wiki:Documentation/CGettingStarted

Version 5 (modified by max, 12 years ago) (diff)

Orbit > HowToGetStarted?

How to get started

First, you need an account. Please check the UsagePolicy? if you are eligible. In order to get an account please register here.

A typical experiment requires the following three steps:

  • Reservation
  • Running the experiment
  • Analyzing the results

Reservation

As this is a wireless testbed, it is difficult to run multiple experiments without interference. Therefore, we currently only support one experiment at a time on any of the grids. In Orbit speak, a grid is a set of nodes on which to run experiments. In the present setup, the testbed consists of a 20*20 grid of nodes, and an array of sandboxes (1*2 grids).

Reservations for any of these resources can be made here.

Note, that a reservation is just a request. You will receive an email when your slot is approved.

Running the Experiment

During your approved time slot, you will be able to log into the console of the respective grid. A console is a dedicated machine that allows access to all resources on that grid.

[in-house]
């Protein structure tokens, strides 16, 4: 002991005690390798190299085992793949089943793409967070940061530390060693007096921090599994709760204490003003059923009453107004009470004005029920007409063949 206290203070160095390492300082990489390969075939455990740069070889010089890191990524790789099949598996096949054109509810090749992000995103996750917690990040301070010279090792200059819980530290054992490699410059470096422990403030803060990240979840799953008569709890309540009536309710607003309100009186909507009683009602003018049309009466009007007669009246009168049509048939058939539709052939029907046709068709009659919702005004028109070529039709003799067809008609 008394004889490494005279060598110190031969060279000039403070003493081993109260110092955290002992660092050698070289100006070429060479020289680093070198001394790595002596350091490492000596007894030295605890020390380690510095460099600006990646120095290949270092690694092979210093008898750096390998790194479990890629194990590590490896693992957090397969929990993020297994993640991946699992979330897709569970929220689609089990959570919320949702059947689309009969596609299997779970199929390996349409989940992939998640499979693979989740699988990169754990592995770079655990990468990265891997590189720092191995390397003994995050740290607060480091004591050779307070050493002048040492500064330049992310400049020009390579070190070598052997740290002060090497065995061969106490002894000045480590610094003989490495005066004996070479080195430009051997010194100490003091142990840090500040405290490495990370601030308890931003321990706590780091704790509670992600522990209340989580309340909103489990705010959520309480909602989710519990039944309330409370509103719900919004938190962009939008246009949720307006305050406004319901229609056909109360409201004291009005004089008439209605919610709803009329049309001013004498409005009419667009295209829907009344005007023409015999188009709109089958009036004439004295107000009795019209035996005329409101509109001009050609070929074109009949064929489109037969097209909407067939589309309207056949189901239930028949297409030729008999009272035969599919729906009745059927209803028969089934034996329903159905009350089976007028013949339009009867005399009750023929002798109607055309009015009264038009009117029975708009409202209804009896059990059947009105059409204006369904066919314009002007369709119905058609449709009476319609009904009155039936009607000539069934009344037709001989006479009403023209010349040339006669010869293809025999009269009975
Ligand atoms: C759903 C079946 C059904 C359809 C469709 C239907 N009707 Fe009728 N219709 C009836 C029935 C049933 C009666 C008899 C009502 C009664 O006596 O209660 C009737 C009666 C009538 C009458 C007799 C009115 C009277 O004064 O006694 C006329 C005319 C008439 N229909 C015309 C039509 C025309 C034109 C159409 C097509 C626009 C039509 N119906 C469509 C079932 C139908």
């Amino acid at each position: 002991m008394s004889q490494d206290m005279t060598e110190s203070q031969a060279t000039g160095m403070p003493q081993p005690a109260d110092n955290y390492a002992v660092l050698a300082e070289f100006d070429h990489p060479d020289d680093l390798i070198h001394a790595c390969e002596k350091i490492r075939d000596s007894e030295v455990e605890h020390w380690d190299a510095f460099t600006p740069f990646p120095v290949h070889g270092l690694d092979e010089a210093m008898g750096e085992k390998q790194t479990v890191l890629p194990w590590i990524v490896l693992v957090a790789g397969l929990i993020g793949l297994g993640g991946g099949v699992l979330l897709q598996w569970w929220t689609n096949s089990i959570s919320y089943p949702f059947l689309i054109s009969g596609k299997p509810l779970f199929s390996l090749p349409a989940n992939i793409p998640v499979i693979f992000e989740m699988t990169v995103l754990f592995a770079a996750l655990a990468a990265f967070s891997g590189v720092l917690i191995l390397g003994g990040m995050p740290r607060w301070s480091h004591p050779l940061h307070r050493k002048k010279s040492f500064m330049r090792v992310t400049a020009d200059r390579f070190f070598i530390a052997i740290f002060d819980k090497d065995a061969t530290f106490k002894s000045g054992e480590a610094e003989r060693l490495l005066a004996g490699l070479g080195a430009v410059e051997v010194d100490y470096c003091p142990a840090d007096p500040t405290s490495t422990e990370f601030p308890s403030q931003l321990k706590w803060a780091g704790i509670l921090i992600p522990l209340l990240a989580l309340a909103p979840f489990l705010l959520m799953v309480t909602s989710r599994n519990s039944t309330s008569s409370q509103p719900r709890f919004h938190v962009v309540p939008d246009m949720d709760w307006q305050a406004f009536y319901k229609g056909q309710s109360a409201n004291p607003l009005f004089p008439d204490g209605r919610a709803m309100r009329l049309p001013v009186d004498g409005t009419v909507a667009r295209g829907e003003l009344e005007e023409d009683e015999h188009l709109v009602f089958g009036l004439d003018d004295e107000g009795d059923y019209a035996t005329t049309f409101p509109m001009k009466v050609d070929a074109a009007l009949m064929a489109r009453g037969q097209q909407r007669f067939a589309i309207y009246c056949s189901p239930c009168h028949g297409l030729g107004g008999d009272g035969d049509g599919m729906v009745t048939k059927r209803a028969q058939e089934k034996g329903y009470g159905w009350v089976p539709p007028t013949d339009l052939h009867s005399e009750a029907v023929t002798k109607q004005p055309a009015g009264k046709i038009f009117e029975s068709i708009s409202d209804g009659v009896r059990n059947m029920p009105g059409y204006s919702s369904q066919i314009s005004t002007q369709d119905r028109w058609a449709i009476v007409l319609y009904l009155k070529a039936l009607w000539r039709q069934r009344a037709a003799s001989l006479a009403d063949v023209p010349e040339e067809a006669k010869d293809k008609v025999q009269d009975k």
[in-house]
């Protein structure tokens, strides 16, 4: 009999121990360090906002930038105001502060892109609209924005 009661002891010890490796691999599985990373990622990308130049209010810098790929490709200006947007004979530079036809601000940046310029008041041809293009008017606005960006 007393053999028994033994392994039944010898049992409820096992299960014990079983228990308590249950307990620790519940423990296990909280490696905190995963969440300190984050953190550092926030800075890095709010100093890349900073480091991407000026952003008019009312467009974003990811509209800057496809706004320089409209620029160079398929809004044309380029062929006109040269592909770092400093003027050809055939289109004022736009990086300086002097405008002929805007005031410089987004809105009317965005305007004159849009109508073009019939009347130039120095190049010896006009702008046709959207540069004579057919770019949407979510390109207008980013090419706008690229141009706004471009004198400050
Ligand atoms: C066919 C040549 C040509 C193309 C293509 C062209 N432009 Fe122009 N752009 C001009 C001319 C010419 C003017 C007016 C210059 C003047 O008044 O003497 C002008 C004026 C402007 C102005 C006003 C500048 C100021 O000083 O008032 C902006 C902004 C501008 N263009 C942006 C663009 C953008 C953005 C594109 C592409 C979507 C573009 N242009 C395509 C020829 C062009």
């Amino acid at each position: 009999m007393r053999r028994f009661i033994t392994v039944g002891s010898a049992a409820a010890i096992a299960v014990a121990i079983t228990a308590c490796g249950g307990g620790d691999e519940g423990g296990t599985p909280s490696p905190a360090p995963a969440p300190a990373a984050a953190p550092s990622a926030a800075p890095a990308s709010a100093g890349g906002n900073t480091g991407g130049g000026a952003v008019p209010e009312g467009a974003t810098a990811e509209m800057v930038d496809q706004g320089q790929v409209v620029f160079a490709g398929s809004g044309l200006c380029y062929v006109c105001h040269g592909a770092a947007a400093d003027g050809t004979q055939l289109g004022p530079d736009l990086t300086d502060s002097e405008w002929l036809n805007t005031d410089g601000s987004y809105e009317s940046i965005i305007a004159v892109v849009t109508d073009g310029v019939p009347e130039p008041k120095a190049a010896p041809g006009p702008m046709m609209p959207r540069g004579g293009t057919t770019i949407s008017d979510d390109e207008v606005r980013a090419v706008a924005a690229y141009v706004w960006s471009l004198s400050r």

Currently, this requires a two step process. You first need to log into gateway.orbit-lab.org with your Orbit credentials using SSH. From there you then can log into the console corresponding to the following table:

Main grid console.grid.orbit-lab.org
Sandbox 1 console.sb1.orbit-lab.org
Sandbox 2 console.sb2.orbit-lab.org
Sandbox 5 console.sb5.orbit-lab.org
Sandbox 6 console.sb6.orbit-lab.org

When you are logged in, you can start an experiment using the nodehandler?. First time users are highly encouraged to reserve time on a sandbox, and start with the built-in Hello World experiment. This experiment will send UDP datagrams of 1024 bytes from node 1-1 to node 1-2 at 300 kbps CBR traffic. Both, sender and receiver, report measurements to a database, using our OML? measurement framework.

The experiment can be started with:

user#> nodehandler -t

More information on writing experiment scripts can be found in the Tutorial?.

Analyzing Results

Orbit provides a sophisticated framework to efficiently collect measurments at runtime into a database. This database is accessible to the experimenter during the experiment from the console. At the end of an experiment, the database is copied to an external machine and is accessible without a reservation. More information can be found here?.

Where to go from here

If you are still unsure what Orbit is, please read the FAQ, otherwise go ahead and register.

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